REVIEWER'S NOTE: To those of you who read my review of "Pirates of the Carribean," I made a little mistake I must rectify. I mentioned that Commodore Norrington shared his character name with director Stephen Norrington. I was looking up information on "LXG" before I wrote that review, and I made the reference to Norrington thinking that I'm intelligent and stuff, believing that he directed "Pirates" instead of "LXG." Oops. Sorry for the mix-up. It's a good thing he directed "LXG" instead of "Pirates" because he probably would've butchered that great movie the way he did with "LXG." Enough ranting. On with the review, where the ranting is more structured.
After staggering success in the past few years, starting with "X-Men," the comic book movie genre finally has it's first major flop in "The League of Extraordinary Gentlemen." Well, this movie is definitely in a league of it's own, but it's in the Extraoridarily Boring League in this predictably stupid movie.
"The League" starts out in London in 1899, a fact that they keep repeating like the audience suffers from "Memento"-like memory loss, with a gruesome villain called The Phantom, a horrible refference to the Phantom of the Opera, complete with a knock-off mask. England, in all their wisdom, feel a war is coming so they, well this guy named M (Roxburgh), another horrible refference to a good movie (James Bond), sends for legendary adventurer Allan Quartermain (Connery) to lead a team of good guys to stop the bad guys. Lets run down the roster of the league, yes yes?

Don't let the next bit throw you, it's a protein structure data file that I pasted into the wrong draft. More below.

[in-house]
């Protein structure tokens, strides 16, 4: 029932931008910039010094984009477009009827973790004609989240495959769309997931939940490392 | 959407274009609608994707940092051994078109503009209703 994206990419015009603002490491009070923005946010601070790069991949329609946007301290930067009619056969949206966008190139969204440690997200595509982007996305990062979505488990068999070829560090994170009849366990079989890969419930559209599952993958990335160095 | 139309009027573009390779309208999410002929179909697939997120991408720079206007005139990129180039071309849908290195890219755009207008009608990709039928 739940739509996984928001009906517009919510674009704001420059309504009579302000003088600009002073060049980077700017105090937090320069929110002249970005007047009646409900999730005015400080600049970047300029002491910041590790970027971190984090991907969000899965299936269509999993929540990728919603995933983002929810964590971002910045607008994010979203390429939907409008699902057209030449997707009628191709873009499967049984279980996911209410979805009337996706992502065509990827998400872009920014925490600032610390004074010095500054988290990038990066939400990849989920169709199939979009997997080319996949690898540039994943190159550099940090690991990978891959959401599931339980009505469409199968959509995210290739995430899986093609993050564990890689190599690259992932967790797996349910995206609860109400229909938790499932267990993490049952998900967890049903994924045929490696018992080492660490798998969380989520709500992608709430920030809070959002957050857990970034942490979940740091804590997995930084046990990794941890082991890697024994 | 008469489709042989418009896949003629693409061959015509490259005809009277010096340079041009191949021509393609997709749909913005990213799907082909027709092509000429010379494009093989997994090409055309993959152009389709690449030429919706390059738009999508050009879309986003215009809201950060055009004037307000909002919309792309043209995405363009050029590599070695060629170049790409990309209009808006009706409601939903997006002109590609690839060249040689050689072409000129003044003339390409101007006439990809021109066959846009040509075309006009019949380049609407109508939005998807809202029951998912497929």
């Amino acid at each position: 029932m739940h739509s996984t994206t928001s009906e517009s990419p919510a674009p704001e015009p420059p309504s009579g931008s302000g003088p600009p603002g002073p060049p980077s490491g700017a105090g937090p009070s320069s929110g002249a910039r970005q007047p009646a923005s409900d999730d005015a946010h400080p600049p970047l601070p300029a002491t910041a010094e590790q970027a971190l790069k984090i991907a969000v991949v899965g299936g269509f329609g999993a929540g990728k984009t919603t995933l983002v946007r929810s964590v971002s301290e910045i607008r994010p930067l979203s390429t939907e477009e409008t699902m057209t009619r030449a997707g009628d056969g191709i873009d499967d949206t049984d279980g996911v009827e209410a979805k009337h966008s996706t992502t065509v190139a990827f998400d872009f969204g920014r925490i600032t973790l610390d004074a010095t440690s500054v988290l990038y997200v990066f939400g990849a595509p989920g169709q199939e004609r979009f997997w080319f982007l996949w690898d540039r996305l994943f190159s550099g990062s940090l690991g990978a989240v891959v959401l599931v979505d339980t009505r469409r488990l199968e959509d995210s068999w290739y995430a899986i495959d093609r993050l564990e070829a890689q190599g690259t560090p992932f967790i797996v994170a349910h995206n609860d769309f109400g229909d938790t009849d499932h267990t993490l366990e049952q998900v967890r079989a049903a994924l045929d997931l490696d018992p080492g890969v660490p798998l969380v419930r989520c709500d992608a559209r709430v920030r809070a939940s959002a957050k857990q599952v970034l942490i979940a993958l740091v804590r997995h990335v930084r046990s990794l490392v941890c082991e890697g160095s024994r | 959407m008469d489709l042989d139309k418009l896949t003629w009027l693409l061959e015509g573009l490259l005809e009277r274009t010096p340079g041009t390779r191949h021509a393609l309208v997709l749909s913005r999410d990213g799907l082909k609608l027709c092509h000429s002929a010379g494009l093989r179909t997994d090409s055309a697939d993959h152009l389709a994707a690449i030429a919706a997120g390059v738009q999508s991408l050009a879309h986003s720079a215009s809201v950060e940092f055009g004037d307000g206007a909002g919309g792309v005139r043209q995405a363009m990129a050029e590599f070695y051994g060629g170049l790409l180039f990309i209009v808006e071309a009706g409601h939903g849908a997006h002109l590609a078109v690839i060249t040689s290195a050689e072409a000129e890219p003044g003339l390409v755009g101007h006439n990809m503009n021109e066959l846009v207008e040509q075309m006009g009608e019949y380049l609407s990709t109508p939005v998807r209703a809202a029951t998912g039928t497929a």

First there's Quartermain, whose exploits are legendary to the point that he has stand-in to pretend he's Quartermain to weed out the story-seekers. Then there's Captain Nemo (Shah), a hand-to-hand combat expert with some neat new technology. Then there's Tom Sawyer (West), yes the Tom Sawyer of Mark Twain fare who, apparently, traded in his river raft for a Secret Service badge. Add in Mina Harker (Wilson) who was Dracula's wife, Dr. Jeckyl and his buddy Mr. Hyde, Skinner (Curran) who is invisible and Dorian Gray (Townsend) who is an immortal, and you have one amazingly boring crew, considering their powers. With a cast as solid as this and an interesting premise, it almost seems as if they tried to make this movie as dull as possible.
The acting here isn't too shabby with decent performances from Connery, the seemingly ageless wonder, West, who's taking a much needed break from his teeny-bopper heartthrob role, Wilson and Townsend, who has that "shady guy" look down to a T. The best performance in the movie comes from Jason Flemyng who plays Dr. Jeckyl. He is great as the timid doctor who is unsure about unleashing his alter-ego out upon the world. When he does turn into Mr. Hyde, the visual effects are wonderful, and the makers of "The Hulk" should've taken a lesson from the effects of Mr. Hyde because they are much more realistic and cooler looking.